• p

    Pedro González

    2 years ago
    I understand the kotlin "equivalent" of java's try-with-resources is the use() library function However, if exceptions occurs, use will just fail silently. Is there any alternative function/idiom that allows to manage exceptions explicitly without having to manually close the used resource?
    p
    Derek Peirce
    +2
    7 replies
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  • gildor

    gildor

    2 years ago
    I would just use if/else
    gildor
    Mark
    11 replies
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  • miha-x64

    miha-x64

    2 years ago
    public infix fun IntProgression.step(step: Int): IntProgression {
        checkStepIsPositive(step > 0, step)
        return IntProgression.fromClosedRange(first, last, if (this.step > 0) step else -step)
    }
    else
    branch is dead here
    miha-x64
    Erik Christensen
    2 replies
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  • b

    bod

    2 years ago
    Hello, World! Is it still a fact that there is no MultiMap in the stdlib?
    b
    gildor
    +3
    28 replies
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  • asad.awadia

    asad.awadia

    2 years ago
    is there no equivalent
    asad.awadia
    Shawn
    +1
    19 replies
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  • maxmello

    maxmello

    2 years ago
    Regarding maxBy, I have the following situation: I want to use maxBy for a collection on a value which is nullable, and if the value is null I don’t actually want it but instead return null. The selector of maxBy requires the return value to be not null, so I have to write
    maxBy { it.someNullableValue ?: Long.MIN_VALUE }
    . This will return me the first value if the list is not empty, so I would have to append
    .takeIf{ it?.someNullableValue != null}
    , which is fine for short cases like this, but when the value to compare is not top level but itself created by a more complex expression like
    it.someList.filter{…}.maxBy{…}?.someNullableValue
    you need to write that same complex expression twice in the
    takeIf
    part. So I wrote
    maxByOrNullIfNull
    (kind of a bad name I know)
    inline fun <T, R : Comparable<R>> Iterable<T>.maxByOrNullIfNull(selector: (T) -> R?): T? { // Allows selector to return R?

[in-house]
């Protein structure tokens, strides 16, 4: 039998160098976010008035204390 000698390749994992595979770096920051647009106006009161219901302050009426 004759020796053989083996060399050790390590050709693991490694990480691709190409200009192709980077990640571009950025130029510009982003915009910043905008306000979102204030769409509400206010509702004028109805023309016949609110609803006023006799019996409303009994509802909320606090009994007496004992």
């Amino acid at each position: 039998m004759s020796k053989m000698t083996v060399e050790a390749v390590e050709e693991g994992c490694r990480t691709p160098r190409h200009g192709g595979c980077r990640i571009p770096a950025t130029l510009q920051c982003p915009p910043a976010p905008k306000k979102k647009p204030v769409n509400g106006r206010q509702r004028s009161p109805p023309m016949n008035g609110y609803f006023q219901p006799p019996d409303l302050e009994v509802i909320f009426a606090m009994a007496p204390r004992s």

val iterator = iterator()
        if (!iterator.hasNext()) return null
        var maxElem: T? = iterator.next()
        var maxValue: R? = selector(maxElem!!) // Here, we know maxElem is not null
        if(maxValue == null) {
            maxElem = null
        }
        if (!iterator.hasNext()) return maxElem
        do {
            val e: T = iterator.next()
            val v: R? = selector(e)
            if(v != null) {
                if(maxValue == null) {
                    // If we don't have any non-null element yet, set the current element / value
                    maxElem = e
                    maxValue = v
                } else if (maxValue < v) {
                    // Here, we know both values are not null, so we do the usual comparison
                    maxElem = e
                    maxValue = v
                }
            }
        } while (iterator.hasNext())
        return maxElem
    }
    I would argue that this would be a nicer default behavior for
    maxBy
    , as it doesn’t really change the behavior for non-null cases, but makes clear that null values will always be considered “less” than any actual value in the comparison (no more need for
    ?: Long.MIN_VALUE
    or something) and that we want an element with an actual value, not one that has no value for the comparison.
    maxmello
    Derek Peirce
    +1
    3 replies
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  • Derek Peirce

    Derek Peirce

    2 years ago
    IntRange.forEach
    uses
    Iterable.forEach
    , so
    (1..n).forEach { ... }
    creates an
    Iterator
    , while
    for (k in (1..n)) { ... }
    is optimized to use a while-loop, not even creating the original
    IntRange
    object. Could
    IntRange
    receive its own
    forEach
    extension method to preserve this optimization, and perhaps receive additional optimizations for common methods like
    map
    ?
    Derek Peirce
    r
    +1
    3 replies
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  • gsala

    gsala

    2 years ago
    Is there a better way to write these bit masks?
    val impulseDownAllowed: Boolean = capabilitiesByte and 0x10.toByte() != 0.toByte()
    val bleMovementAllowed: Boolean = capabilitiesByte and 0x20.toByte() != 0.toByte()
    gsala
    e
    18 replies
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  • Bornyls Deen

    Bornyls Deen

    2 years ago
    I've found myself implementing this in a couple of different projects now... do you guys think there might be a place for it in the standard library? The closest I've got using the existing functions is chaining
    filterIsInstance
    and
    first
    but I imagine this is a little better performance wise as we are returning after the first match. It's like
    first
    is to
    filter
    ... firstIsInstance/filterIsInstance 😄
    inline fun <reified T> Iterable<*>.firstIsInstance(): T? {
        for (element in this) {
            if (element is T) {
                return element
            }
        }
    
        return null
    }
    Bornyls Deen
    Dominaezzz
    +1
    4 replies
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  • asad.awadia

    asad.awadia

    2 years ago
    what is the most idiomatic way of going through an array of json and setting a field on the object with the max on a particular field - and removing that field from everyone else
    asad.awadia
    Dominaezzz
    3 replies
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